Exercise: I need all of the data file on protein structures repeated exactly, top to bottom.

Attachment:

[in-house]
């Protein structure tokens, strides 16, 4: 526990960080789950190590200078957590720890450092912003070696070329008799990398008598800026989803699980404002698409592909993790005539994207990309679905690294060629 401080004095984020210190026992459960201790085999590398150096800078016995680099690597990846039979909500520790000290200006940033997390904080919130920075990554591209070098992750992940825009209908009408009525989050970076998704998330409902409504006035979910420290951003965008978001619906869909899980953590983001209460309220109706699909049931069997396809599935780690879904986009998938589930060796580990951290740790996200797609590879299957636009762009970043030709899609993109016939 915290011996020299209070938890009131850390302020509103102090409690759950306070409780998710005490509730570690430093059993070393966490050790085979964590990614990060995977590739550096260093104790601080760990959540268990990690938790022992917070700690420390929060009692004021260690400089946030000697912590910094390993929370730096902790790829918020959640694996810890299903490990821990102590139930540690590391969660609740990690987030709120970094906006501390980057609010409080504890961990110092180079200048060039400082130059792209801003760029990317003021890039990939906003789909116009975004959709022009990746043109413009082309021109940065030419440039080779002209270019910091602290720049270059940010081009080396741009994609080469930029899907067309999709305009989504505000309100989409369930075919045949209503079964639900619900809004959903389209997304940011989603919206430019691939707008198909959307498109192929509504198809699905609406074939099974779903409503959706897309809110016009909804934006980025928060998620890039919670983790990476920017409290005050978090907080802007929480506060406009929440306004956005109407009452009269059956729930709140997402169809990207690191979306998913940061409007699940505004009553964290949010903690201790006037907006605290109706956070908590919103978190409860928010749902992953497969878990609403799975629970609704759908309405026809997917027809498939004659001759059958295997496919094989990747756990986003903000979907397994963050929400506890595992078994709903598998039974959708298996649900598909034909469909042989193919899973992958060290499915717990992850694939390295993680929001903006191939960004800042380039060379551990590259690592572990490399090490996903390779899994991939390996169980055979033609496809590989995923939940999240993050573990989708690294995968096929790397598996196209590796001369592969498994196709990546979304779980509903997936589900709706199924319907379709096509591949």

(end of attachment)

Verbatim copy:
[in-house]
């Protein structure tokens, strides 16, 4: 526990960080789950190590200078957590720890450092912003070696070329008799990398008598800026989803699980404002698409592909993790005539994207990309679905690294060629 401080004095984020210190026992459960201790085999590398150096800078016995680099690597990846039979909500520790000290200006940033997390904080919130920075990554591209070098992750992940825009209908009408009525989050970076998704998330409902409504006035979910420290951003965008978001619906869909899980953590983001209460309220109706699909049931069997396809599935780690879904986009998938589930060796580990951290740790996200797609590879299957636009762009970043030709899609993109016939 915290011996020299209070938890009131850390302020509103102090409690759950306070409780998710005490509730570690430093059993070393966490050790085979964590990614990060995977590739550096260093104790601080760990959540268990990690938790022992917070700690420390929060009692004021260690400089946030000697912590910094390993929370730096902790790829918020959640694996810890299903490990821990102590139930540690590391969660609740990690987030709120970094906006501390980057609010409080504890961990110092180079200048060039400082130059792209801003760029990317003021890039990939906003789909116009975004959709022009990746043109413009082309021109940065030419440039080779002209270019910091602290720049270059940010081009080396741009994609080469930029899907067309999709305009989504505000309100989409369930075919045949209503079964639900619900809004959903389209997304940011989603919206430019691939707008198909959307498109192929509504198809699905609406074939099974779903409503959706897309809110016009909804934006980025928060998620890039919670983790990476920017409290005050978090907080802007929480506060406009929440306004956005109407009452009269059956729930709140997402169809990207690191979306998913940061409007699940505004009553964290949010903690201790006037907006605290109706956070908590919103978190409860928010749902992953497969878990609403799975629970609704759908309405026809997917027809498939004659001759059958295997496919094989990747756990986003903000979907397994963050929400506890595992078994709903598998039974959708298996649900598909034909469909042989193919899973992958060290499915717990992850694939390295993680929001903006191939960004800042380039060379551990590259690592572990490399090490996903390779899994991939390996169980055979033609496809590989995923939940999240993050573990989708690294995968096929790397598996196209590796001369592969498994196709990546979304779980509903997936589900709706199924319907379709096509591949």